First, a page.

Opinion: Newtown Adventure Playground – Saving The Venny

By Manthan Pathak.

In my mind’s eye it was a vast space, an epic playground that would take forever to run from end to end. I’m talking about Newtown Adventure Playground (The Venny), where as a small boy I’d spend hours on the swing or clambering up the playhouse. Now, with grown up eyes, I can barely recognise this unremarkable tiny green area, even if the swing and the playhouse remain.

The Venny remains open for now, but the council are proposing to implement a PSPO (Public Space Protection Order) that will effectively force its closure for a minimum of three years. It’s the only green space in Newtown, and as such, a vital asset the community can’t afford to lose. In an area that has been neglected, where youth facilities have closed, its loss would be devastating for its residents.

It’s not a coincidence that Bevois ward (which includes Newtown) has the highest rate of criminal damage offences in the city, according to the latest Safe City Report. It tells us that when an area is unloved, crime surely follows. It is in these unloved spaces that crime becomes permissible, amid a landscape already blighted, in an area uncared for.

That narrative has to change: the residents of Newtown deserve a new story. Studies show that green space not only has a positive effect on mental health, but also improves community cohesion and encourages social interaction. In other words, the essential conditions for a community to flourish.

For the children in the area, closing the Venny would rob them of the only place they can meet other children in the neighbourhood and play. That’s such a simple joy that I was able to enjoy and one that all children should enjoy too. It’s surely a vital measure of how well a city treats its citizens that a space of communal play is provided; the absence of that space a damning indictment of how little the local authority cares.

None of this is to deny that anti-social behaviour in Newtown is a problem that needs to be addressed, but imposing a PSPO is a plaster for a gaping wound, displacing criminal behaviour elsewhere in the area, while simultaneously removing its only playground. Studies show that one of the strongest predictors for crime is the absence of green space. The PSPO, then, effectively represents a triple mistake by the council.

Instead what’s needed is a longer-term view to be taken, not a short-term fix. Best practice elsewhere tells us that tackling the root of the problem involves establishing a multi-agency group that identifies the physical, psychological and social reasons that cause anti-social behaviour among individuals in the area. From there they can make appropriate and effective interventions. This can only be achieved if drug and alcohol services work with health services, social services and the police in a joined-up approach that will require time and patience.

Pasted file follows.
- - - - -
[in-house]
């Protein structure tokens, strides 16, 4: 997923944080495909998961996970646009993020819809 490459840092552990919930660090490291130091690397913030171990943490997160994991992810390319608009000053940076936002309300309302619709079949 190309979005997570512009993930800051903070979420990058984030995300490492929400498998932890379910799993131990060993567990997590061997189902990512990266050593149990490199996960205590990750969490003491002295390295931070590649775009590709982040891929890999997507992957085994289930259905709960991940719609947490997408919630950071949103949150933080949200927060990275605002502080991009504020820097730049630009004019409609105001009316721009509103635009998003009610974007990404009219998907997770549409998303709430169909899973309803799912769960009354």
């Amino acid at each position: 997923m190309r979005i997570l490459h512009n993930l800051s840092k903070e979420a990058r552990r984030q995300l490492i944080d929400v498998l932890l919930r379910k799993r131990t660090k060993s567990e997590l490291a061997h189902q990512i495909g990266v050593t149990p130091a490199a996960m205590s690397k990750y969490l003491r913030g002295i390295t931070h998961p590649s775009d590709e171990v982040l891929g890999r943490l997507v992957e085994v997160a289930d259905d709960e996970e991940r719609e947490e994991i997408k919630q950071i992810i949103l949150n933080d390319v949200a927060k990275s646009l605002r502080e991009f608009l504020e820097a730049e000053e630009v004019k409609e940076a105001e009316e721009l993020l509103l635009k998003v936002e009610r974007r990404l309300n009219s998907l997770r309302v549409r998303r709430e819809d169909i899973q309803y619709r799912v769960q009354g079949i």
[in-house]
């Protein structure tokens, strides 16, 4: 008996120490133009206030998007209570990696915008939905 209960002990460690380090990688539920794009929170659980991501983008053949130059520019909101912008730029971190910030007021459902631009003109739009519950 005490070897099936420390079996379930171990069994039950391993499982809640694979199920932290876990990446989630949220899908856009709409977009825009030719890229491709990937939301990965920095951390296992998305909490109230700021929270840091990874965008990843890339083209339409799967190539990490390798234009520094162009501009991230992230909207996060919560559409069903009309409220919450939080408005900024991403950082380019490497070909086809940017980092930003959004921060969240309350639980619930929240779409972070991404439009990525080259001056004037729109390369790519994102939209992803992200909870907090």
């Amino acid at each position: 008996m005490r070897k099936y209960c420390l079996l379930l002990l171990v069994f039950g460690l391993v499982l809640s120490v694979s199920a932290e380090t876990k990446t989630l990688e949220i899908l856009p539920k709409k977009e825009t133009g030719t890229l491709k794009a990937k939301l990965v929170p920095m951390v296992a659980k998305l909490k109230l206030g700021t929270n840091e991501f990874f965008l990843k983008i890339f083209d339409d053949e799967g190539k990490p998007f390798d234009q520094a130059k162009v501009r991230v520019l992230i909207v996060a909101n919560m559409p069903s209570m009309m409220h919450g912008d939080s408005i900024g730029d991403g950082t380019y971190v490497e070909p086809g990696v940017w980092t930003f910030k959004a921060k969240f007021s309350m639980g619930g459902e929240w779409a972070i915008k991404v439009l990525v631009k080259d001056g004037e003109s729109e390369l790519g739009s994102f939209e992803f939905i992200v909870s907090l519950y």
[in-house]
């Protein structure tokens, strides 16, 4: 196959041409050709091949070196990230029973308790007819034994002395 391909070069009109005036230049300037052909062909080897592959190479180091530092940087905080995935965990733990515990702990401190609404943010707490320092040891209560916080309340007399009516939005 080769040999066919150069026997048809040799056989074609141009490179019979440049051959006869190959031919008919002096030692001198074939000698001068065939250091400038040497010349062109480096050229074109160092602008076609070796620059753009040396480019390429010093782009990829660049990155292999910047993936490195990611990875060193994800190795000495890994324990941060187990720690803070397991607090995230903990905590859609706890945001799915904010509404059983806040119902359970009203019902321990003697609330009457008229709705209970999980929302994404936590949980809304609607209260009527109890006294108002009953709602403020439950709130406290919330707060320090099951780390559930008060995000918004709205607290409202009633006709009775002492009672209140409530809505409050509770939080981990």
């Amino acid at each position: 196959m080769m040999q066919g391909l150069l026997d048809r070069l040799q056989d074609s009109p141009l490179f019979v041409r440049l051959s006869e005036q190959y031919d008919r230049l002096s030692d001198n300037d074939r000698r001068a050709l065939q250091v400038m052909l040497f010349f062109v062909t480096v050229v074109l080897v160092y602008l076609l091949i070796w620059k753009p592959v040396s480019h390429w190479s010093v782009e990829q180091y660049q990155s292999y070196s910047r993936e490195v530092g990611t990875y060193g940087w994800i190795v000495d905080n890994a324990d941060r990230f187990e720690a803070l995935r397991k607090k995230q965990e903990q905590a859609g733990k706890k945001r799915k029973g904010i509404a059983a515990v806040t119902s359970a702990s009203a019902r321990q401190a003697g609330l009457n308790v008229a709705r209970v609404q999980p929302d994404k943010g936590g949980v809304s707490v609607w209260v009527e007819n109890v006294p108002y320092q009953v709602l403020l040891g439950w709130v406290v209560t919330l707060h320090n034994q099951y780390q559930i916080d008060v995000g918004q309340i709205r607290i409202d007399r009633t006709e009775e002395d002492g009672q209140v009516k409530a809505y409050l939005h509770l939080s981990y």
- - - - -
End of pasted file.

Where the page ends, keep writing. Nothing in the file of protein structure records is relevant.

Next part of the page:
There are hopeful stories in other places if we look. In Croydon, a community kitchen was created as part of a counterproposal to a PSPO, alongside a multi-agency approach to reduce anti-social behaviour. In area similarly beset by alcohol dependency, the work of the South Norwood Community Kitchen is underpinned by an understanding that the provision of a meal is a protective barrier to the cognitive damage caused by alcohol addiction, while also offering users an alcohol-free space where those willing can engage with services to help them recover.

A campaign by local residents to prevent the Venny being closed demonstrates the strength of feeling in the community against the proposed PSPO. Sarah Imran from the campaign says: “The Venny has been the centre of our community for decades. This used to be my safe place as a child. We were able to explore, play and learn. It was like my second home. We loved it there and many who live here would agree. The Venny was once an open access play provision which allowed children to interact and be children in a safe environment.

“I believe that taking away this park will leave children with nowhere to go. There is nothing left here now for our children. If this is taken away, where do they go? Please help us to stop our children’s futures being ruined further.

“Since the play and youth services were taken away by the council due to so-called budget cuts our youth have suffered tremendously with mental health issues, alcoholism, drugs and gang violence. This is worrying and on the increase. Surely this should be taken seriously. There are play and youth provisions all over the city but not in Newtown. Do our children not matter? Do our voices not count? We would like the council to invest back in our area, in our children and give back what has been so wrongfully taken away from us”.

An online public consultation took place earlier this year but it’s certain that an in-person community consultation would have greater engagement. That can still happen, and should.

Much will rest on the discussion of the consultation report at the council cabinet meeting, likely on June 18th. There is a tremendous opportunity to invest in a neglected community instead of depriving it further, to work with the community rather than against it. The case for a progressive plan for Newtown feels undeniable.


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